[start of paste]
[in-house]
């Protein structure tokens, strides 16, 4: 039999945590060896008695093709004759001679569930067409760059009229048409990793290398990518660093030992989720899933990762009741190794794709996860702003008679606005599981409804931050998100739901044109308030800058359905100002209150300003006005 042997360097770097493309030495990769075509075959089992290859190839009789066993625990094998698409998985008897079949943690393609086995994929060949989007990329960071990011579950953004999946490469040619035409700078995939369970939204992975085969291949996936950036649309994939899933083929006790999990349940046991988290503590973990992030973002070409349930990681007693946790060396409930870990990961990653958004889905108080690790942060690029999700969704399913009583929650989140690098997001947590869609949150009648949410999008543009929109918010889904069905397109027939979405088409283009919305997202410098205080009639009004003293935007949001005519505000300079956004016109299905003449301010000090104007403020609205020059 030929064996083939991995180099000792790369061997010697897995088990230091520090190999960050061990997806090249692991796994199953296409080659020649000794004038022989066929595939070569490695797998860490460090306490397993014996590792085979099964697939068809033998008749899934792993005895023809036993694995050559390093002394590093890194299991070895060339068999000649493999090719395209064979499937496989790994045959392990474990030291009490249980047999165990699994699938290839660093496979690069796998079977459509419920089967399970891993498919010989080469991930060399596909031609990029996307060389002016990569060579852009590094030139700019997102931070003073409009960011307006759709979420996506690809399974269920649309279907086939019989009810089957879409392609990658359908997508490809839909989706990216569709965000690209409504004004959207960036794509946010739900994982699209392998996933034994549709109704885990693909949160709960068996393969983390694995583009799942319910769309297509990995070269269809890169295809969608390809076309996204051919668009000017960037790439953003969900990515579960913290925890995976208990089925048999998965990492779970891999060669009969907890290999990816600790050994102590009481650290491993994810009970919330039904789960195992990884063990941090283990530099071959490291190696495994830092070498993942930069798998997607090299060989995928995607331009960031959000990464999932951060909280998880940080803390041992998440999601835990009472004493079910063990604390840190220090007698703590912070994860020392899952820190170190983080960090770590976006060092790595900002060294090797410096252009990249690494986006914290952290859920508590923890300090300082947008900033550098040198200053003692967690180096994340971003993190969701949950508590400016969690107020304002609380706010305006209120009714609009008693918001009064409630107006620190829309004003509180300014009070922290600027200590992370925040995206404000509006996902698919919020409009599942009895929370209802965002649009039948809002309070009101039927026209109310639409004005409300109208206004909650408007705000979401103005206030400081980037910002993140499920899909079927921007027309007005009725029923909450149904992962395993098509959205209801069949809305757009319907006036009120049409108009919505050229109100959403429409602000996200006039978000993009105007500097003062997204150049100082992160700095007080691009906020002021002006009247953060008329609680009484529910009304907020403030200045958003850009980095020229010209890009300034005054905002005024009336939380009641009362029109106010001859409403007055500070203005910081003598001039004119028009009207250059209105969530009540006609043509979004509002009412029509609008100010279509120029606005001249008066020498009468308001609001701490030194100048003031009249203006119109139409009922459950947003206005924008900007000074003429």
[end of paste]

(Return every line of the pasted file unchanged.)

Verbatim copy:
[in-house]
């Protein structure tokens, strides 16, 4: 039999945590060896008695093709004759001679569930067409760059009229048409990793290398990518660093030992989720899933990762009741190794794709996860702003008679606005599981409804931050998100739901044109308030800058359905100002209150300003006005 042997360097770097493309030495990769075509075959089992290859190839009789066993625990094998698409998985008897079949943690393609086995994929060949989007990329960071990011579950953004999946490469040619035409700078995939369970939204992975085969291949996936950036649309994939899933083929006790999990349940046991988290503590973990992030973002070409349930990681007693946790060396409930870990990961990653958004889905108080690790942060690029999700969704399913009583929650989140690098997001947590869609949150009648949410999008543009929109918010889904069905397109027939979405088409283009919305997202410098205080009639009004003293935007949001005519505000300079956004016109299905003449301010000090104007403020609205020059 030929064996083939991995180099000792790369061997010697897995088990230091520090190999960050061990997806090249692991796994199953296409080659020649000794004038022989066929595939070569490695797998860490460090306490397993014996590792085979099964697939068809033998008749899934792993005895023809036993694995050559390093002394590093890194299991070895060339068999000649493999090719395209064979499937496989790994045959392990474990030291009490249980047999165990699994699938290839660093496979690069796998079977459509419920089967399970891993498919010989080469991930060399596909031609990029996307060389002016990569060579852009590094030139700019997102931070003073409009960011307006759709979420996506690809399974269920649309279907086939019989009810089957879409392609990658359908997508490809839909989706990216569709965000690209409504004004959207960036794509946010739900994982699209392998996933034994549709109704885990693909949160709960068996393969983390694995583009799942319910769309297509990995070269269809890169295809969608390809076309996204051919668009000017960037790439953003969900990515579960913290925890995976208990089925048999998965990492779970891999060669009969907890290999990816600790050994102590009481650290491993994810009970919330039904789960195992990884063990941090283990530099071959490291190696495994830092070498993942930069798998997607090299060989995928995607331009960031959000990464999932951060909280998880940080803390041992998440999601835990009472004493079910063990604390840190220090007698703590912070994860020392899952820190170190983080960090770590976006060092790595900002060294090797410096252009990249690494986006914290952290859920508590923890300090300082947008900033550098040198200053003692967690180096994340971003993190969701949950508590400016969690107020304002609380706010305006209120009714609009008693918001009064409630107006620190829309004003509180300014009070922290600027200590992370925040995206404000509006996902698919919020409009599942009895929370209802965002649009039948809002309070009101039927026209109310639409004005409300109208206004909650408007705000979401103005206030400081980037910002993140499920899909079927921007027309007005009725029923909450149904992962395993098509959205209801069949809305757009319907006036009120049409108009919505050229109100959403429409602000996200006039978000993009105007500097003062997204150049100082992160700095007080691009906020002021002006009247953060008329609680009484529910009304907020403030200045958003850009980095020229010209890009300034005054905002005024009336939380009641009362029109106010001859409403007055500070203005910081003598001039004119028009009207250059209105969530009540006609043509979004509002009412029509609008100010279509120029606005001249008066020498009468308001609001701490030194100048003031009249203006119109139409009922459950947003206005924008900007000074003429």